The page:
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here is my code.

query = cgi.parse_multipart(rfile, pdict)
upfilecontent = query.get('file')

here, I want to save upfilecontent[0] to a file in binary mode.

TIA

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0x330xba is hardly binary data, it's a sort of hex dump. –  Marco Mariani Dec 2 '10 at 14:57
    
Your "binary data", i.e. '0x330xba....., looks like a string representation of 2 or more hexadecimal numbers. Can you be more specific about the possible values and length? –  martineau Dec 2 '10 at 15:15
    
Your update doesn't really tell us what the value of upfilecontent[0] might be. –  martineau Dec 2 '10 at 15:24
    
video stream data –  Backgoodoo Dec 2 '10 at 15:35
    
That helps -- do you know the exact value of the 'content type' header? –  martineau Dec 2 '10 at 15:39

3 Answers 3

Since the value is already a str, all you have to do is open the file in binary mode and .write() it:

with file('name.bin', 'wb') as f: # 'w' for writing, 'b' for binary
    f.write(d['key_1'])

If you wanted to re-interpret the text as actually being some kind of hex dump, or something else, then you'll have to be more specific.

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Should it not be 'with open' ? If not, what is the difference of both forms? Cheers! –  Morlock Dec 2 '10 at 15:03
    
@Morlock: Incompatibility with py3 –  Kabie Dec 2 '10 at 15:06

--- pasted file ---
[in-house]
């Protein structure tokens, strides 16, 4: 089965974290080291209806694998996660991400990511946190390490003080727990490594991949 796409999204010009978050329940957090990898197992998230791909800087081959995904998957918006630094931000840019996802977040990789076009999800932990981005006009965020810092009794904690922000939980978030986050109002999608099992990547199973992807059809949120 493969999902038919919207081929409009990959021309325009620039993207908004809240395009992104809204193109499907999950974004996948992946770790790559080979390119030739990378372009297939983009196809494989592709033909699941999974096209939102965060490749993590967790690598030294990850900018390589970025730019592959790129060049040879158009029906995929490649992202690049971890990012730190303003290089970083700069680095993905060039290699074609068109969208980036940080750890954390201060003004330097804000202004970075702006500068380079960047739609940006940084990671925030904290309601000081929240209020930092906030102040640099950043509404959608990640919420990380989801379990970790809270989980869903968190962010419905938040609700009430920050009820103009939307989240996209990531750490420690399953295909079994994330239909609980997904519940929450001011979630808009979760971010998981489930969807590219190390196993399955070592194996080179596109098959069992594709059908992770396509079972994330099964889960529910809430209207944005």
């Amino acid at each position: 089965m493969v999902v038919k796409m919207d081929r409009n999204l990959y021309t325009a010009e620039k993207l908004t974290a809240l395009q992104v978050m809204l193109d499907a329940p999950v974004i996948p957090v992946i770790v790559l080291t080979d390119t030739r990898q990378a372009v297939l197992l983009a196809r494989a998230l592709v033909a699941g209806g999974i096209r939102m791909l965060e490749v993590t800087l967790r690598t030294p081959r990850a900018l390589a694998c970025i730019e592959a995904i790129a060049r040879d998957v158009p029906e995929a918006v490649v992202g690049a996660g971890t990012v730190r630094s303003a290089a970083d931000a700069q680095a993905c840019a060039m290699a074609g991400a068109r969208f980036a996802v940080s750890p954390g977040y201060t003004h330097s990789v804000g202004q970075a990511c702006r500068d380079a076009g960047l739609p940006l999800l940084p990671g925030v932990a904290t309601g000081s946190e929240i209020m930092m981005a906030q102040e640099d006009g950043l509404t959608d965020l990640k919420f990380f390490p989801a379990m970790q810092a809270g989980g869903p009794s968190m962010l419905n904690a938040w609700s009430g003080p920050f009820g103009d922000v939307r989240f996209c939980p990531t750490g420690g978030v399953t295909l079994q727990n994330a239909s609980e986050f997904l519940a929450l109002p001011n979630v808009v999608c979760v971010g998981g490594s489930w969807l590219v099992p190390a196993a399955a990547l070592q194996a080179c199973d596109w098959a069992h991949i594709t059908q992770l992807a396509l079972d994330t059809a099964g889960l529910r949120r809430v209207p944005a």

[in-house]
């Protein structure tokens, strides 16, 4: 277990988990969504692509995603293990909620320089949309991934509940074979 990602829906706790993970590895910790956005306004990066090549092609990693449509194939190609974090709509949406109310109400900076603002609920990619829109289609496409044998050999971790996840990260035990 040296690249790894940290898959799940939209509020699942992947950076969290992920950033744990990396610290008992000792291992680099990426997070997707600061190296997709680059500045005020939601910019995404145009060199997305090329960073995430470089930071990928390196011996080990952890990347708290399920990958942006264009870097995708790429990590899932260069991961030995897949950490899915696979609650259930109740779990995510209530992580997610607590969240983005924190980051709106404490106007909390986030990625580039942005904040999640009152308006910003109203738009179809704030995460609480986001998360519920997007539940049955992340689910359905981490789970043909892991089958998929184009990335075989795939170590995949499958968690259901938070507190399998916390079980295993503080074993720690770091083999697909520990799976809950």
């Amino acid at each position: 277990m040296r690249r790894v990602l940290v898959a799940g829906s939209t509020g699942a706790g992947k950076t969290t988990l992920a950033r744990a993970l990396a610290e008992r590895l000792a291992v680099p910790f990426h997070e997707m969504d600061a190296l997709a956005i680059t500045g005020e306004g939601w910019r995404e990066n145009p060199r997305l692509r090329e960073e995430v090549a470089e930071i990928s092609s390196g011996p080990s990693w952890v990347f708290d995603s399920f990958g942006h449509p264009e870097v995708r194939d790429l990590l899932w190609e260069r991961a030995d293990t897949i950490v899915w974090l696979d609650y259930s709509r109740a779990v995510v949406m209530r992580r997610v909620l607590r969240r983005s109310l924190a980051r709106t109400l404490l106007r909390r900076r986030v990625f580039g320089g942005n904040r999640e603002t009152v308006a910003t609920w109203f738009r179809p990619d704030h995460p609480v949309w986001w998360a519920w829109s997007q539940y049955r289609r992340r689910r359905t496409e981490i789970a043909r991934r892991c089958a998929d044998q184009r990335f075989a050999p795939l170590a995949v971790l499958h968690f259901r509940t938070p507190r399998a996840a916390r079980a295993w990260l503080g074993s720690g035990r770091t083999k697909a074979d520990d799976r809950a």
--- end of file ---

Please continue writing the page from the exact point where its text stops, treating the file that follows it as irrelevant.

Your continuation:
They are effectively equivalent. The type is called file, so file() is calling the constructor, whereas open is a factory function that creates a file instance. The community decided years ago that writing open() is idiomatic and preferred, and that file should only be used for type-testing (which is rare). In Python 3.0, file is gone; the type is now io.stream() or something like that, which arguably makes more sense, but I would still rather write io.stream() than open(). I consider it far more idiomatic to create the thing by calling the constructor. I'm a heretic :) –  Karl Knechtel Dec 2 '10 at 15:09
    
Alright, thanks! Now let's burn you... :P –  Morlock Dec 2 '10 at 15:51
    
An idiomatic open() would work in both Python 2.x and 3.x, and as others have mentioned file is gone in v3. So while I understand your rationale, unless it absolutely required -- such as when deriving a new subclass -- it might be better if you didn't foist your own idiosyncrasy on others. –  martineau Dec 3 '10 at 21:39
def writeBinaryData(binaryData):
    f = open("data.bin", "wb")
    f.write(binaryData)

The "b" in the mode string for a file specifies that you want to read/write binary data.

However, you're example looks like you'll key_1's value is a hexadecimal string "0x330xba" that you'll need to convert to binary first.

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From the latest information in you question it sounds like you want to write a byte stream to a file in binary. As earlier answers have shown, this is easy, just make sure to first open the file in binary mode (the trailing 'b' in the second argument to open).

f = open("output_file_name", "wb")
f.write(upfilecontent[0])
f.close()

If that doesn't work, try printing out repr(upfilecontent[0][:64]). If the result looks like a series of hex digits without leading 0x's, then you'll need to decode it into byte values before writing.

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